With construction materials and equipment heavily exposed to these disasters, construction companies face increased property risks. Fire events such as these, along with other weather-related catastrophes, have damaged construction sites, equipment and materials, resulting in substantial property losses. With an influx in costly insurance claims, carriers generally respond by limiting insurance and increasing premiums—making it more difficult for construction companies to obtain adequate coverage. Adding insult to injury, some standard insurance policies do not cover specific weather-related losses, and some carriers are putting affirmative wildfire exclusions onto policies. 

To prevent financial and other losses, construction companies must understand their exposures and ensure they have the appropriate coverage in place to protect their worksites and assets. Preventative measures, like erecting a protective barrier or fence around a worksite, are viewed positively by insurance carriers and underwriters and can help reduce the potential for loss. 

Among other notable issues that show no signs of abating in 2020 are:

  • malicious cyber events arising from the industry’s increased dependency on technology and artificial intelligence (including the use of robotics, drones, GPS, laser-guided equipment, modeling systems, smartphones/tablets, etc.). Cyber-attacks can cause significant damages including financial, property and reputational losses; and
  • increasing general liability and workers’ compensation claim activity resulting from renewed interest and demand for prefabricated/modular construction.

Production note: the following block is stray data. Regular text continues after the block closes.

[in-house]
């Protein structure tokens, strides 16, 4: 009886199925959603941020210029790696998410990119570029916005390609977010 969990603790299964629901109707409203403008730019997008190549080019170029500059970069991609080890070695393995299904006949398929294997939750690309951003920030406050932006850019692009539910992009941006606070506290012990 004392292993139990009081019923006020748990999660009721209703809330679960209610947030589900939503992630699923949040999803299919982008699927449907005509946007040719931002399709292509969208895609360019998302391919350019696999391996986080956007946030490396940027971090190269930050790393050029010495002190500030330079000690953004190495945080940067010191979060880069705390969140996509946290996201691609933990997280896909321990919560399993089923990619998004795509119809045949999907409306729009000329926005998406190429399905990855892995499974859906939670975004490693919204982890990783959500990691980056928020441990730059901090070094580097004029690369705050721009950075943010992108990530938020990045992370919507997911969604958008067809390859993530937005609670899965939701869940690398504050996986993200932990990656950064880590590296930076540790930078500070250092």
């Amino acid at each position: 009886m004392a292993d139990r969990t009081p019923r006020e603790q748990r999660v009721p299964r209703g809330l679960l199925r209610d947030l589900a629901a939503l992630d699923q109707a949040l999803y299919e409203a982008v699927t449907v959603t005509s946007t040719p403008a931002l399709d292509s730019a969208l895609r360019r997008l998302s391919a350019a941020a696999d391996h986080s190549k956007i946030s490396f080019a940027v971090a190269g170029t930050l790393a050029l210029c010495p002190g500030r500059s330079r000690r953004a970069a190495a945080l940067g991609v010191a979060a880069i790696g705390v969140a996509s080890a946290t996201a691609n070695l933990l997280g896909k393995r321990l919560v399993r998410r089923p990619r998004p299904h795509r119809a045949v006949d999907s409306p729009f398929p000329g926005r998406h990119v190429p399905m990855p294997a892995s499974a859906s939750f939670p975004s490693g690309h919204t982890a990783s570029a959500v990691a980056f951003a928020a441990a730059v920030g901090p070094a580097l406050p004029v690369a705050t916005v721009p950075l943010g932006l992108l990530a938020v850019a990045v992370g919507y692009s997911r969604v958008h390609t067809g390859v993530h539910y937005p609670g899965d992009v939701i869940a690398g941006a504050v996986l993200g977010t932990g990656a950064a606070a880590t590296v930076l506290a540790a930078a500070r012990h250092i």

Managing the Risks 

Effective risk management is the key to ensuring a more profitable and productive New Year, especially when labor shortages, catastrophic weather events, trade tariffs and other threats to construction companies show no signs of letting up. Organizations that assume a proactive and disciplined risk management approach will receive a more favorable view from insurance carriers. Starting the process early is a good first step. Working with a qualified and experienced risk adviser can help contractors navigate the process, setting them on the right track towards the most favorable outcome. 

Key steps for contractors to remember, include: 

  • identifying and prioritizing risk exposures in order of importance in partnership with an experienced risk adviser;
  • monitoring potential risks throughout each stage of the project to address real or perceived threats in real time; 
  • establishing risk management goals with a clear understanding of any exposures that can be transferred; 
  • developing analytics around risk financing opportunities to drive better decision making and favorable outcomes; 
  • considering capacity deployment. Capacity for construction insurance remains competitive as insurers are becoming increasingly selective in this area; 
  • communicating and highlighting strong and/or improved claim trends, safety culture and risk management strategy to carriers; and 
  • ensuring property and builder’s risk policies are structured properly when making decisions about material purchasing. This helps to minimize cost and maximize coverage.